Trapping and Snaring Orientation classes The Kenai National Wildlife Refuge (Refuge) will hold its 2019 trapping orientation class and snaring seminar on Saturday, Oct. 26 from 9 a.m.-5 p.m., at the Refuge Environmental Education Center on Ski Hill Road in Soldotna. To obtain a permit to trap on the Refuge, it is mandatory to attend at least one Refuge trapping orientation. Trappers who have previously attended the trapping and snaring orientation do not need to re-attend; however, all refuge trappers are welcome. Starting Oct. 7, trapping permits for the 2019-20 season will be available at the Refuge Headquarters, on Monday through Friday from 8 a.m.-4:30 p.m. For additional information, please contact Refuge Officer Joe Williams at 907-260-2852.
said. Warden has requested a variance from the ordinance protecting churches from marijuana retailers, something the assembly has never granted. “The original approval, it just went smooth, and there has never been a question about if the Hope Center was a church. For three years I’ve been paying the rent, trying to get this thing moving,” Warden said. The soup kitchen originally did not qualify as a protected area preventing a marijuana business from operating within 200 feet. City measurements put AlaskaSense 55 feet from the Hope Center property line. “They fought as a soup kitchen, then they lost the fight,” Warden said. “Now they are coming back in a different way and they call it a church.” The operation is clearly a religious one and the city is following protocol, said Hope Center Executive Director Sherrie Laurie, who would not comment on why the center sent a letter saying it had dropped its opposition. — Associated Press
into question whether the Board Chairperson and members acted in good faith,” the ombudsmen’s investigation said. A week after the January vote, local legislators, Sen. Peter Micciche, R-Kenai/ Soldotna, Rep. Ben Carpenter, R-Nikiski, and Rep. Gary Knopp, R-Kenai/Soldotna, penned a press release and a letter to Morisky and other members of the Board of Fisheries questioning the board’s proceedings. “Transparency, integrity and process are imperative in the effort to restore public trust,” Micciche said in the Jan. 23 release. “The people of Alaska deserve better. The public process and the Board’s own procedures were circumvented and Kenai Peninsula officials were disrespectfully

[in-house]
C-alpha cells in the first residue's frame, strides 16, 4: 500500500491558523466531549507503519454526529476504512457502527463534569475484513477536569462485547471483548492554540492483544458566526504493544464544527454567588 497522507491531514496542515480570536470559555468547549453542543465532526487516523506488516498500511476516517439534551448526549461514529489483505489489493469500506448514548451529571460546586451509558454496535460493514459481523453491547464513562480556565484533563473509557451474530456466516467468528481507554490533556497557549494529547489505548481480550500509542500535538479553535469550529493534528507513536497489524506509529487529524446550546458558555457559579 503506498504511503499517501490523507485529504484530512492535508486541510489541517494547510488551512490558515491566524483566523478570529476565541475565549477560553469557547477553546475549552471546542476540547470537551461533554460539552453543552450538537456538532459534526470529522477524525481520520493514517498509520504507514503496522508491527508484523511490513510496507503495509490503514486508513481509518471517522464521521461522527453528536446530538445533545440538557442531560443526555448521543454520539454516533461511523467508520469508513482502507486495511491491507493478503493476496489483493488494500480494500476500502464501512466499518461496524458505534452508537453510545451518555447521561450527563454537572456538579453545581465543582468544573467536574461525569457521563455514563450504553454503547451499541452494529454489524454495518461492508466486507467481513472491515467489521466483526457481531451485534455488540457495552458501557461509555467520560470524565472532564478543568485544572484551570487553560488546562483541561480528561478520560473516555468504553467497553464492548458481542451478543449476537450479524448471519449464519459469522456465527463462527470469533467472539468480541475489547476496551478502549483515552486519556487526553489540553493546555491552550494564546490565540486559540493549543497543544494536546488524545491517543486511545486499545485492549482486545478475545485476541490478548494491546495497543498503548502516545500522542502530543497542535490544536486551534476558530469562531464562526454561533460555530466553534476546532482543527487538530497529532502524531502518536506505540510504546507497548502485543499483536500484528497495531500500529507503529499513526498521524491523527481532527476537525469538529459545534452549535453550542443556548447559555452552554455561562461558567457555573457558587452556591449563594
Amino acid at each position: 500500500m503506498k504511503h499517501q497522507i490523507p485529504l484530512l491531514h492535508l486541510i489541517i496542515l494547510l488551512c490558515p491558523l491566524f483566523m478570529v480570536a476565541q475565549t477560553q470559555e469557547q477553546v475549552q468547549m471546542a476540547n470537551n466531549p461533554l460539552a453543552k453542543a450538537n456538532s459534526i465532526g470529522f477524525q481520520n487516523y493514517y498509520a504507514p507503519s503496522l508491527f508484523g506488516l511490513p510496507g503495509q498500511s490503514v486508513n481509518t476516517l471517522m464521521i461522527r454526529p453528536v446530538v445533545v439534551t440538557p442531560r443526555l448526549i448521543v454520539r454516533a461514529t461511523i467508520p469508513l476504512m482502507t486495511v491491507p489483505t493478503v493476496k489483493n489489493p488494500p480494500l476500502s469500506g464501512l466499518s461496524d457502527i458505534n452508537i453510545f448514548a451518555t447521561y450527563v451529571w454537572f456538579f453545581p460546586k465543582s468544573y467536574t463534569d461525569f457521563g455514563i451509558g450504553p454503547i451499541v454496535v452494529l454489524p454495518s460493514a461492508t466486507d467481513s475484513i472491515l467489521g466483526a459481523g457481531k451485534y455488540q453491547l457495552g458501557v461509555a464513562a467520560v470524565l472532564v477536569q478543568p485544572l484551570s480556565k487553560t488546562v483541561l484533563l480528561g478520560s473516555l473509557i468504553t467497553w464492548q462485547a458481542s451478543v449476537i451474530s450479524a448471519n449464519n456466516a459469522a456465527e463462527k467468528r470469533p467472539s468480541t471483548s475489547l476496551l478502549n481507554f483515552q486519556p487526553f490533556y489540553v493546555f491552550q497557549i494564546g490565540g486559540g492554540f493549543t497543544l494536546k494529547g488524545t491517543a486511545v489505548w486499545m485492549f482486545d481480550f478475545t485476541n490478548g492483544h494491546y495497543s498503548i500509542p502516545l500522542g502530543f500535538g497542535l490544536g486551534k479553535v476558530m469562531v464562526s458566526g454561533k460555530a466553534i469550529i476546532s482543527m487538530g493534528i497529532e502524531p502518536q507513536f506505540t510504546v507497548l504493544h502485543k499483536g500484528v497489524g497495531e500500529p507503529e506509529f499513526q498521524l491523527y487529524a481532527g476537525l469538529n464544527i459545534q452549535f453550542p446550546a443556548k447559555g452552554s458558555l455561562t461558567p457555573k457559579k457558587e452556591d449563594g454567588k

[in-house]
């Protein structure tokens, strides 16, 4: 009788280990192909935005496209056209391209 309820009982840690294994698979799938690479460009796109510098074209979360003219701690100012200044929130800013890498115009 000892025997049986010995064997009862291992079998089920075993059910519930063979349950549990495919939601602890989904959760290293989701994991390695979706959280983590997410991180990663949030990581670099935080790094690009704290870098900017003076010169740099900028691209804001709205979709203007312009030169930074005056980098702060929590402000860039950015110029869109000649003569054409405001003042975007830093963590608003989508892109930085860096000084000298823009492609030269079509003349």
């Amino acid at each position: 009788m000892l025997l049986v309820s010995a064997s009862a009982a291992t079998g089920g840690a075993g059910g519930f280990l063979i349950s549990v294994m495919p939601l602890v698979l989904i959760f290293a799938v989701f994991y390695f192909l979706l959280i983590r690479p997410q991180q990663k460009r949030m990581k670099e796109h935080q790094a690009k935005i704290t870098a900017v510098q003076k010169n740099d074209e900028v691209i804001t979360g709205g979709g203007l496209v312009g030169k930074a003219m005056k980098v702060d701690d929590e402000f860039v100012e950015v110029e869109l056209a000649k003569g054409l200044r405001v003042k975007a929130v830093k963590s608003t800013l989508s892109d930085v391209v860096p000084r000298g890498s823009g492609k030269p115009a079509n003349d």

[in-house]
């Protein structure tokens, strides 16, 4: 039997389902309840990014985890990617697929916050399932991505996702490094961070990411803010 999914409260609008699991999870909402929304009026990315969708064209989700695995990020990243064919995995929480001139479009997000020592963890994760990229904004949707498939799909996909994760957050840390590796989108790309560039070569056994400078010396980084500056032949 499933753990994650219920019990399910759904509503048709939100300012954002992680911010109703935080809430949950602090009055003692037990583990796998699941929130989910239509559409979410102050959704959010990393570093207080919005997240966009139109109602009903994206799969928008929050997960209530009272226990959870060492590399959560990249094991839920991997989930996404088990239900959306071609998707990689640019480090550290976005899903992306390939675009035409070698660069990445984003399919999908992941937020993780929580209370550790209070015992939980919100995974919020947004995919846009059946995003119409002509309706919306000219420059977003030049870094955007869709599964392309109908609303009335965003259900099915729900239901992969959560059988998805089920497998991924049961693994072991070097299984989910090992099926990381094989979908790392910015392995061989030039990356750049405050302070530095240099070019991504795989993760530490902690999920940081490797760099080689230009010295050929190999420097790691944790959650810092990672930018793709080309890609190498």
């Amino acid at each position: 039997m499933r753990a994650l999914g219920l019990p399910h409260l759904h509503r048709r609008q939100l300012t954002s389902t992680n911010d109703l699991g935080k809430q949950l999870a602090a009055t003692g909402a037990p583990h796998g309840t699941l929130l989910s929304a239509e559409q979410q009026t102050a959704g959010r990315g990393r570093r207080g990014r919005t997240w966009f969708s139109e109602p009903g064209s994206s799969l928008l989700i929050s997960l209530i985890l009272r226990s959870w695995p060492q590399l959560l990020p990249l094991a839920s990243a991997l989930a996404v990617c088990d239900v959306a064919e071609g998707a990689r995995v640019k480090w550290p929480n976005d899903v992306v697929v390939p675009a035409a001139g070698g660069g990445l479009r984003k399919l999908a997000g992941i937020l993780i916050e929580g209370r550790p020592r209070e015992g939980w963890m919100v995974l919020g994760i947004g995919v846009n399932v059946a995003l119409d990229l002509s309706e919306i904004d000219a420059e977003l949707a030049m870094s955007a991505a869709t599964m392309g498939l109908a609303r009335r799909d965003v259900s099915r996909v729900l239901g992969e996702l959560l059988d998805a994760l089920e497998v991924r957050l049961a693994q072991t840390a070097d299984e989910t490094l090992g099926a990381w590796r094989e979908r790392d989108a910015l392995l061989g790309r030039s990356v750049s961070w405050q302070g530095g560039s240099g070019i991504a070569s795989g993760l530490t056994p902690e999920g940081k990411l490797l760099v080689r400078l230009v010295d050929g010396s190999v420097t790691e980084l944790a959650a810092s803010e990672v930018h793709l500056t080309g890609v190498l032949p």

misled at the January 18th meeting.” The lawmakers requested the board rescind the actions to move the 2020 meeting. In response to the ombudsmen’s preliminary report, Morisky submitted an Aug. 15 letter, in which he said he would implement the ombudsmen’s recommendation to hold another vote and would also review the board’s policy, adapted in March 2018, that rotates the Upper Cook Inlet Finfish meeting between Anchorage, Kenai/Soldotna and Palmer/Wasilla to “determine if it holds any future viability.” Both items are on the agenda for the board’s work session, which will take place Wednesday and Thursday at the Egan Center in Anchorage.
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Serving the Kenai Peninsula since 1970 Jeff Hayden Publisher ERIN THOMPSON. . . . . . . . . . . . . . . . . . . . . . . . . . . . . . . . . Editor RANDI KEATON . . . . . . . . . . . . . . . . . . . . . . . Circulation Director FRANK GOLDTHWAITE. . . . . . . . . . . . . . . . . Production Manager